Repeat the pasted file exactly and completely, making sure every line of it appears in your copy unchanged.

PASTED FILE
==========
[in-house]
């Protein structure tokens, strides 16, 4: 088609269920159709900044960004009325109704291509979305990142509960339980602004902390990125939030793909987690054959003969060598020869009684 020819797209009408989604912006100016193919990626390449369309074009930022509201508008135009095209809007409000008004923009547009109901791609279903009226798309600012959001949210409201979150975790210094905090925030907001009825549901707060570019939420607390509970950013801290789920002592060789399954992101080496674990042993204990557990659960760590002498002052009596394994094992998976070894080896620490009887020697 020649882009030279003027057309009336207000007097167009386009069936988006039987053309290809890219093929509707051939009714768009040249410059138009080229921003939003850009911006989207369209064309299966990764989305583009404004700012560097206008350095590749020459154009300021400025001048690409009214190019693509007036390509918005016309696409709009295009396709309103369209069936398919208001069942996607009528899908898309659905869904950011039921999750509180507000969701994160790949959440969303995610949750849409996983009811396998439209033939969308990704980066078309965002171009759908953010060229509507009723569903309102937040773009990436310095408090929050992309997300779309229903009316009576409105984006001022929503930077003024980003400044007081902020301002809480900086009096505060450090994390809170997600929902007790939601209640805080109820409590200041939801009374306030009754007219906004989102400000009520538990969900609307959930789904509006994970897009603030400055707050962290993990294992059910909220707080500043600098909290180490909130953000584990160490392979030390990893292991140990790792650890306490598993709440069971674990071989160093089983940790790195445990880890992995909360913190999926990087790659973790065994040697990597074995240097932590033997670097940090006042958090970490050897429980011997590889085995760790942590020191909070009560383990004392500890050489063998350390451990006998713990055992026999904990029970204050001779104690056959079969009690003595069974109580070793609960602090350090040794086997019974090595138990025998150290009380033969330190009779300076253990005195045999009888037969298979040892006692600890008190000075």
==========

[in-house]
């Protein structure tokens, strides 16, 4: 088609269920159709900044960004009325109704291509979305990142509960339980602004902390990125939030793909987690054959003969060598020869009684 020819797209009408989604912006100016193919990626390449369309074009930022509201508008135009095209809007409000008004923009547009109901791609279903009226798309600012959001949210409201979150975790210094905090925030907001009825549901707060570019939420607390509970950013801290789920002592060789399954992101080496674990042993204990557990659960760590002498002052009596394994094992998976070894080896620490009887020697 020649882009030279003027057309009336207000007097167009386009069936988006039987053309290809890219093929509707051939009714768009040249410059138009080229921003939003850009911006989207369209064309299966990764989305583009404004700012560097206008350095590749020459154009300021400025001048690409009214190019693509007036390509918005016309696409709009295009396709309103369209069936398919208001069942996607009528899908898309659905869904950011039921999750509180507000969701994160790949959440969303995610949750849409996983009811396998439209033939969308990704980066078309965002171009759908953010060229509507009723569903309102937040773009990436310095408090929050992309997300779309229903009316009576409105984006001022929503930077003024980003400044007081902020301002809480900086009096505060450090994390809170997600929902007790939601209640805080109820409590200041939801009374306030009754007219906004989102400000009520538990969900609307959930789904509006994970897009603030400055707050962290993990294992059910909220707080500043600098909290180490909130953000584990160490392979030390990893292991140990790792650890306490598993709440069971674990071989160093089983940790790195445990880890992995909360913190999926990087790659973790065994040697990597074995240097932590033997670097940090006042958090970490050897429980011997590889085995760790942590020191909070009560383990004392500890050489063998350390451990006998713990055992026999904990029970204050001779104690056959079969009690003595069974109580070793609960602090350090040794086997019974090595138990025998150290009380033969330190009779300076253990005195045999009888037969298979040892006692600890008190000075």